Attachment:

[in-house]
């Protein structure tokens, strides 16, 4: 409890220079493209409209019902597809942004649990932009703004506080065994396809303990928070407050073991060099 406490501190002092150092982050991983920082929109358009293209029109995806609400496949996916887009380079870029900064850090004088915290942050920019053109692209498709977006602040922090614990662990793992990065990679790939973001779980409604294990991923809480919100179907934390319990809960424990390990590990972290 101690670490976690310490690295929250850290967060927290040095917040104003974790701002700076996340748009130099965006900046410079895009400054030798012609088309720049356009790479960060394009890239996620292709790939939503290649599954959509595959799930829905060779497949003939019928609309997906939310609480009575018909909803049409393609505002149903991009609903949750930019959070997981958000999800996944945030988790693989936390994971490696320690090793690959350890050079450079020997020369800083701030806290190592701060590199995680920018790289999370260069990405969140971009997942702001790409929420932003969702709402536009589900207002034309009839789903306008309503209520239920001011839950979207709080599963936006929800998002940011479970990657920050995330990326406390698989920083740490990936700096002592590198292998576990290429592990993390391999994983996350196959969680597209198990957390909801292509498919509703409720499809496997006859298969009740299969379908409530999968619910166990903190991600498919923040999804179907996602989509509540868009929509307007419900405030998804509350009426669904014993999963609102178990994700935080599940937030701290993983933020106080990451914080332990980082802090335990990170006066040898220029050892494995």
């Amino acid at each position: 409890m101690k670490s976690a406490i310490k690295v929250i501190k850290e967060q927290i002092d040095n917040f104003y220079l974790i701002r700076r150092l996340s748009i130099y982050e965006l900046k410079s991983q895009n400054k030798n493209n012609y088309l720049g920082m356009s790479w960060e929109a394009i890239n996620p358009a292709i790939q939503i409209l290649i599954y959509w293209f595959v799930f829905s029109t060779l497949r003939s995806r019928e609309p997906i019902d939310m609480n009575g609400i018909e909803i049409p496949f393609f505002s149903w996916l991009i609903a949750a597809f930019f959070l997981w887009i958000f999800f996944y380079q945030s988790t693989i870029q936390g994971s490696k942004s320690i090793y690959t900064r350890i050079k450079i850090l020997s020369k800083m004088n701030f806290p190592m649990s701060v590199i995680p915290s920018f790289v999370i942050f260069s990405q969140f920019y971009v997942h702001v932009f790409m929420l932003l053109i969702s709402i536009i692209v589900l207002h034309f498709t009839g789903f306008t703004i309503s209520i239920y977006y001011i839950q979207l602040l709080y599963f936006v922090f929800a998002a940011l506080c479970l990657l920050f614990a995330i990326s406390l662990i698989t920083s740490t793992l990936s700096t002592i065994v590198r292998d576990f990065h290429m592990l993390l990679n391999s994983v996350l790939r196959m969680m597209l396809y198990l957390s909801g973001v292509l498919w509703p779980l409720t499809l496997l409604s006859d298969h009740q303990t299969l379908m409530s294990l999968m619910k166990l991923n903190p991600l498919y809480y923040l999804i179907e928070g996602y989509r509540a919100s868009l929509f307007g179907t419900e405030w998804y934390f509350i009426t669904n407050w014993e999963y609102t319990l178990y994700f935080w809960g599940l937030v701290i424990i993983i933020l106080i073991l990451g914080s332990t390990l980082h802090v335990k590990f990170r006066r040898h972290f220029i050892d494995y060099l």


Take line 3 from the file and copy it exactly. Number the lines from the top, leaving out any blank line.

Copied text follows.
């Amino acid at each position: 409890m101690k670490s976690a406490i310490k690295v929250i501190k850290e967060q927290i002092d040095n917040f104003y220079l974790i701002r700076r150092l996340s748009i130099y982050e965006l900046k410079s991983q895009n400054k030798n493209n012609y088309l720049g920082m356009s790479w960060e929109a394009i890239n996620p358009a292709i790939q939503i409209l290649i599954y959509w293209f595959v799930f829905s029109t060779l497949r003939s995806r019928e609309p997906i019902d939310m609480n009575g609400i018909e909803i049409p496949f393609f505002s149903w996916l991009i609903a949750a597809f930019f959070l997981w887009i958000f999800f996944y380079q945030s988790t693989i870029q936390g994971s490696k942004s320690i090793y690959t900064r350890i050079k450079i850090l020997s020369k800083m004088n701030f806290p190592m649990s701060v590199i995680p915290s920018f790289v999370i942050f260069s990405q969140f920019y971009v997942h702001v932009f790409m929420l932003l053109i969702s709402i536009i692209v589900l207002h034309f498709t009839g789903f306008t703004i309503s209520i239920y977006y001011i839950q979207l602040l709080y599963f936006v922090f929800a998002a940011l506080c479970l990657l920050f614990a995330i990326s406390l662990i698989t920083s740490t793992l990936s700096t002592i065994v590198r292998d576990f990065h290429m592990l993390l990679n391999s994983v996350l790939r196959m969680m597209l396809y198990l957390s909801g973001v292509l498919w509703p779980l409720t499809l496997l409604s006859d298969h009740q303990t299969l379908m409530s294990l999968m619910k166990l991923n903190p991600l498919y809480y923040l999804i179907e928070g996602y989509r509540a919100s868009l929509f307007g179907t419900e405030w998804y934390f509350i009426t669904n407050w014993e999963y609102t319990l178990y994700f935080w809960g599940l937030v701290i424990i993983i933020l106080i073991l990451g914080s332990t390990l980082h802090v335990k590990f990170r006066r040898h972290f220029i050892d494995y060099l």